Robotic surgery is a new technology which may expand the variety of operations a surgeon can perform with minimally invasive techniques. We present a retrospective review of our first 100 consecutive robotic cases in children. A three-arm robot was used with one camera arm and two instrument arms. Additional accessory ports were utilized as necessary. Two different attending surgeons performed the procedures. Twenty-four different types of procedures were completed using the robot. The majority of the procedures (89%) were abdominal procedures with 11% thoracic. No urology or cardiac procedures were performed. Age ranged from 1 day to 23 years with an average age of 8.4 years. Weight ranged from 2.2 to 103 kg with a median weight of 27.9 kg. Twenty-two patients were less than 10.0 kg. Examples of cases included gastrointestinal (GI) surgery, hepatobiliary, surgical oncology, and congenital anomalies. The overall majority of cases had never been performed minimally invasively by the authors. The overall intraoperative conversion rate to open surgery was 13%. One case (1%) was converted to thoracoscopic because of lack of domain for the articulating instruments. No conversions or complications occurred as a result of injuries from the robotic instruments. Interestingly, four abdominal cases were converted to open surgery due to equipment failures or injuries from standard laparoscopic instruments used through non-robotic accessory ports.

Robotic surgery is safe and effective in children. An enormous variety of cases can be safely performed including complex cases in neonates and small children. Simple operations such as cholecystectomies have minimal advantages by using robotic technology but can serve as excellent teaching tools for residents and newcomers to this form of minimally invasive surgery (MIS). The technology is ideal for complex hepatobiliary cases and thoracic surgery, particularly solid chest masses.[17],[18],[24] There is also micro-robot of the present invention provides a mobile robotic system to be used inside the body in minimally invasive surgery, particularly laparoscopy. The micro-robot according to the present invention may comprise various sensors including but not limited to, in various embodiments, sensors to measure temperature, blood or other fluids in tissue, humidity, pressure and/or pH. In addition, the micro-robot comprises one or more transceivers and imaging capability. In addition, in some embodiments, the micro-robot of the present invention may include one or more manipulators. Certain embodiments of the invention are adapted to fit through standard laparoscopic tools for use in the abdomen during laparoscopic surgery. The invention provides both teleoperated and nonteleoperated embodiments. [24]


Laparoscopic Cholecystectomy now replace the conventional open surgery and progressing with new equipments and high facility and new procedures are used now. Laparoscopic Cholecystectomy according to the our study is the preferred procedure now due to these advantages:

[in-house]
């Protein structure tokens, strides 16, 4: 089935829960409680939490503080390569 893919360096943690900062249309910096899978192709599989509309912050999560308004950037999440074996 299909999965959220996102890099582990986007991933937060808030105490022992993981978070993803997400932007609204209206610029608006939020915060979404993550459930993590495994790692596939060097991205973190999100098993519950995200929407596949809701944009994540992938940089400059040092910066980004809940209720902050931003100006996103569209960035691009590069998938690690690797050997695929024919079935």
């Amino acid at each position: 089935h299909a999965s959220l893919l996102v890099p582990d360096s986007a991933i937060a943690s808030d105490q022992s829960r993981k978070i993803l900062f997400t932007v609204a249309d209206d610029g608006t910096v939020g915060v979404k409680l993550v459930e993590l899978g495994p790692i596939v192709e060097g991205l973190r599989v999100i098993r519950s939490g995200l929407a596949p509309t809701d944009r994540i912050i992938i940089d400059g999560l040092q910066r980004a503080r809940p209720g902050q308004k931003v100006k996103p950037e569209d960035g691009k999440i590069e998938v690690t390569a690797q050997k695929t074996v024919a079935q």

1. less morbidity and mortality . [7]2. early return to work . [7]

3. better cosmotic results. [7], [13]

4. Laparoscopic Cholecystectomy is acceptable surgical alternative for high risk patient requiring cholecystectomy. [8]

5. Reduction in emergency operation, morbidity and Intraoperative Cholangiography, fewer exploration of common bile duct, short stay in hospital and decrease of all costs . [9]

But also we have disadvantages of Laparoscopic Cholecystectomy:

1.Poor ergonomic situations and limited movements. [13]

2.The conversion rate was 5.1%.

3.The overall morbidity was 7.1%.

4. The biliary morbidity was 0.45%:

5. Seven severe bile duct injuries were recognized at laparoscopy (0.28%) and four lesions were postoperatively diagnosed (0.16%). Bile leak unrelated to bile duct lesion occurred in 14 patients (0.7%), leading to five reoperations.

6.The mortality was 0.12% and was unrelated to the laparoscopic approach in two cases.[17] In spite of these disadvantages and risk factors the struggles of progressing the procedures and manufacturing of new and advanced equipments for Laparoscopic Cholecystectomy including 3 or 2 ports Laparoscopic Cholecystectomy and increased skill of surgeons now to decrease the complications The future Laparoscopic Cholecystectomy promising the patients for more advanced methods like ; Robotic assisted Laparoscopic Cholecystectomy using a robot and remote control with computerized system [17] ,[18] , [20]. There is a disadvantage in using Robot that there is a delay in setup of system and it is more expensive. Endoluminal and Transluminal Endoscopic surgery is an experimental future procedure by transvaginal, transanal ,transgastric and transcolonic Laparoscopic Cholecystectomy which has more better cosmetic results.[19] Laparoscopic Cholecystectomy is in continuous progress for better out come and less complications even in risky patients.


Laparoscopic Cholecystectomy started in 1985 in Germany when 1st time performed till now show more advances and progressions in procedures and techniques with more advanced equipments. The current procedures like 4 , 3 ports or 2 ports Laparoscopic Cholecystectomy are more safe , with less surgical complications, reduction in pain, better cosmoses and less conversion to open surgery, short stay in hospital and low cost than before and more acceptable by the patients. But the future Laparoscopic Cholecystectomy considering these advantages followed by the development of Robotic Laparoscopic Cholecystectomy and Transluminal Laparoscopic Cholecystectomy. This include transgastric, transvaginal, transcolonic and transanal. Incisionless Laparoscopic cholecystectomy are new procedures

which are experimental and performed on animals and volunteers promising us with new methods of highly advanced techniques with very low complaints and incisionless operations.